Need Time to Think and Create? Make a Bliss Station Your Next Stop

Do you feel like you are always in overdrive? Do you find yourself running from meeting to meeting or watching your “to-do” list grow quicker than you can cross things off? Are you having trouble finding time to think about or do those things that reenergize you?

You might consider creating a Bliss Station. Before you think I’ve lost my mind, keep reading. You might find this to be a helpful tool.

I learned about the concept of Bliss Stations in one of Daniel Pink’s “Pinkcasts.” Pink interviewed Austin Kleon, the author of Steal Like an Artist and Keep Going. Kleon is a self-proclaimed “writer who draws.” He regularly posts a variety of writings, drawings, and ideas on his website

His recent blogpost about how to create one can be read here. He first wrote about Bliss Stations in 2016 here.

But, to save you some time, I’ll share with you what I learned from both his blog and his very short interview with Daniel Pink. (Watch it here.)

Powerful simplicity

A Bliss Station can be a real geographic place. A special spot may be best for you, but it can be created almost anywhere. It is a place where you can think—or just be—without distractions. Its purpose is to provide you with a quiet, uninterrupted environment to spur your thinking and creativity.

You don’t need much to create a Bliss Station. Kleon recommends the following “equipment” —

  • Your cell phone placed on airplane mode to make it “dumb”
  • Earplugs (not earphones!)
  • A timer (your phone’s timer alarm should vibrate or make sound even in airplane mode)
  • An interruption-free space
(Not to be confused with bliss)

To get started, Kleon recommends setting the timer to 15 minutes, arguing that even the busiest person can spare 15 minutes to focus and advance their thinking about a particular topic or idea.

I’m drawn to the concept of a Bliss Station for its simplicity, yet power. I use a similar strategy when I need to focus and avoid distractions. I close down my laptop and set my phone timer to 25 minutes. Then I read something, or I develop a storyline for an upcoming professional learning session. Or, I write a blogpost or commit to some work task that needs my undivided attention.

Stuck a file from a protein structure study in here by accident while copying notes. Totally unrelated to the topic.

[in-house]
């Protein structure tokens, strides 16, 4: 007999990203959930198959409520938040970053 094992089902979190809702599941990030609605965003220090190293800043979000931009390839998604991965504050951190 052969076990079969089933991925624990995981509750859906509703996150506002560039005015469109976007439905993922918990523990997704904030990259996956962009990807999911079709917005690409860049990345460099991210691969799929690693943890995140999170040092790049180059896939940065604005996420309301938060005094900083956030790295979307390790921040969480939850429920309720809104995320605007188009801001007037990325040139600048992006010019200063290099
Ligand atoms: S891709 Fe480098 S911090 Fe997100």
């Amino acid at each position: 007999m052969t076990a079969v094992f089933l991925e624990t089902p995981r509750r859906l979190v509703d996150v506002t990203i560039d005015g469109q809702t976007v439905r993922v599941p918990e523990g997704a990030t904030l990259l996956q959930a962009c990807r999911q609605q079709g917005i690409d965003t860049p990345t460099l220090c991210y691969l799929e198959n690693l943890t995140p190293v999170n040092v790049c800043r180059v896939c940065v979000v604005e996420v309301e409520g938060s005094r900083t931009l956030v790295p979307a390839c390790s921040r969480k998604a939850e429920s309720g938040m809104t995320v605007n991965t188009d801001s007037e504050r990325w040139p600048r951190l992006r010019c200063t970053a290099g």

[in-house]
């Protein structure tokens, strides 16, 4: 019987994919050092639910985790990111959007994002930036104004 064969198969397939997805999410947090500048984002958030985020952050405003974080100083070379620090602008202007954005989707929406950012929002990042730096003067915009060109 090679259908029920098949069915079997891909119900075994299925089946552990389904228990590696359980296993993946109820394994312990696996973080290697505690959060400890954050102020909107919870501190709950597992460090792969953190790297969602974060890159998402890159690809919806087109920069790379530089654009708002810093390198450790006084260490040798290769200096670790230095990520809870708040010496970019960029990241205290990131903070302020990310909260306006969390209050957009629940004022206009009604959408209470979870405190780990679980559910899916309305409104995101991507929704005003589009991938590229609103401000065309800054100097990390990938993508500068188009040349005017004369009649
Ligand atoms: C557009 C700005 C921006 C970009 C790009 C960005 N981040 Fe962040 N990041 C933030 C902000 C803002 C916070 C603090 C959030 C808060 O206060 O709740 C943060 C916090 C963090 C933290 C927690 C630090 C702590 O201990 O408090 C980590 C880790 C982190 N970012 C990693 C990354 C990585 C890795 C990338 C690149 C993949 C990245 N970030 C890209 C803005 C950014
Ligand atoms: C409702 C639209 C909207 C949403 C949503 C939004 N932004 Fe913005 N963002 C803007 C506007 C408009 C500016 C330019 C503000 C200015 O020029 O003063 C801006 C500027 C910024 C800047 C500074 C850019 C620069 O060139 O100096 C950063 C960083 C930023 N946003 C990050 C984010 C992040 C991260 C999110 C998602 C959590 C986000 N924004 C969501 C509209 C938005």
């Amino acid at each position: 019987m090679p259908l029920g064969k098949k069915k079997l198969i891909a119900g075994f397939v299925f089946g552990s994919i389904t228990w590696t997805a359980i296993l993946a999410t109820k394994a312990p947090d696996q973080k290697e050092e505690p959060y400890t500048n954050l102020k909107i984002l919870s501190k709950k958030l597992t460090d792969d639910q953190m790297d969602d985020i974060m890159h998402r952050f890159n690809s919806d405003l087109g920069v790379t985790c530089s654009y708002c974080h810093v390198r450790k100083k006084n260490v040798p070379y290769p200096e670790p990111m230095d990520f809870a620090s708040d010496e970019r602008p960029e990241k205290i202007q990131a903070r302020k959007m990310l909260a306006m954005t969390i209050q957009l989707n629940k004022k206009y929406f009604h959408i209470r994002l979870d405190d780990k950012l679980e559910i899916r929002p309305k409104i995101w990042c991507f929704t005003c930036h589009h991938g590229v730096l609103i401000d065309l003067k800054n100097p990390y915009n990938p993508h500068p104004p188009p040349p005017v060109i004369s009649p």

The Bliss Station makes this focused concentration even easier by removing one more distraction: interruptions by distant sounds, a ringing phone or a colleague. Finding such a place—Kleon notes his Bliss Space is in his garage—is vital to move into what Mihaly Csikszentmihalyi calls “Flow.”

Flow is “the state in which people are so involved in an activity that nothing else seems to matter; the experience itself is so enjoyable that people will do it even at great costs for the sheer sake of doing it” (Csikszentmihalyi, Flow: The Psychology of Optimal Experience, p. 4).

Think of a moment when you were so totally focused on something that you lost all sense of time. Flow can happen when you a reading a really captivating book, or when you are totally immersed in a hobby, or any number of activities that invite you engage deeply. I’d suggest a Bliss Station can induce flow.

Joseph Campbell dreamed up the “Bliss Station”

The concept of a Bliss Station did not come from Mihaly Csikszentmihalyi (pronounced Me-High Chick-Sent-Me-High). Rather, it was the idea of the late Joseph Campbell, the mythologist and writer. In an interview with Bill Moyers, Campbell noted:

“If you follow your bliss, you put yourself on a kind of track that has been there all the while, waiting for you, and the life that you ought to be living is the one you are living. Wherever you are — if you are following your bliss, you are enjoying that refreshment, that life within you, all the time.”

Campbell suggested creating your bliss by having a “sacred space” to enable you to reflect, work without interruption, and create. You can read a fascinating blogpost about both Campbell and Bill Moyers written by the equally remarkable Maria Popova.

Why not join me in the bliss challenge?

Based on reading and thinking about a Bliss Station, I’m committed to creating one. The challenge will be finding a space where I can’t be interrupted. Maybe I’ll start with trying a sign on the closed door of my office asking not to be disturbed!

I should have tried that today, as I’ve attempted to write this blog, I’ve been interrupted four times: once to celebrate an office birthday; once by a phone call; once by an impromptu, but important meeting; and once by a colleague who was proofing a professional learning design we plan to use. Sound familiar? Maybe if I sat in my car….

It may be challenging but I’m determined to try it. If you are feeling stressed and desiring something like a Bliss Station, please join me in creating your own. And, if you do, please let me know how it goes! I’ll keep you posted about my space as well.

Austin Kleon’s Bliss Station as it looked in July, 2016.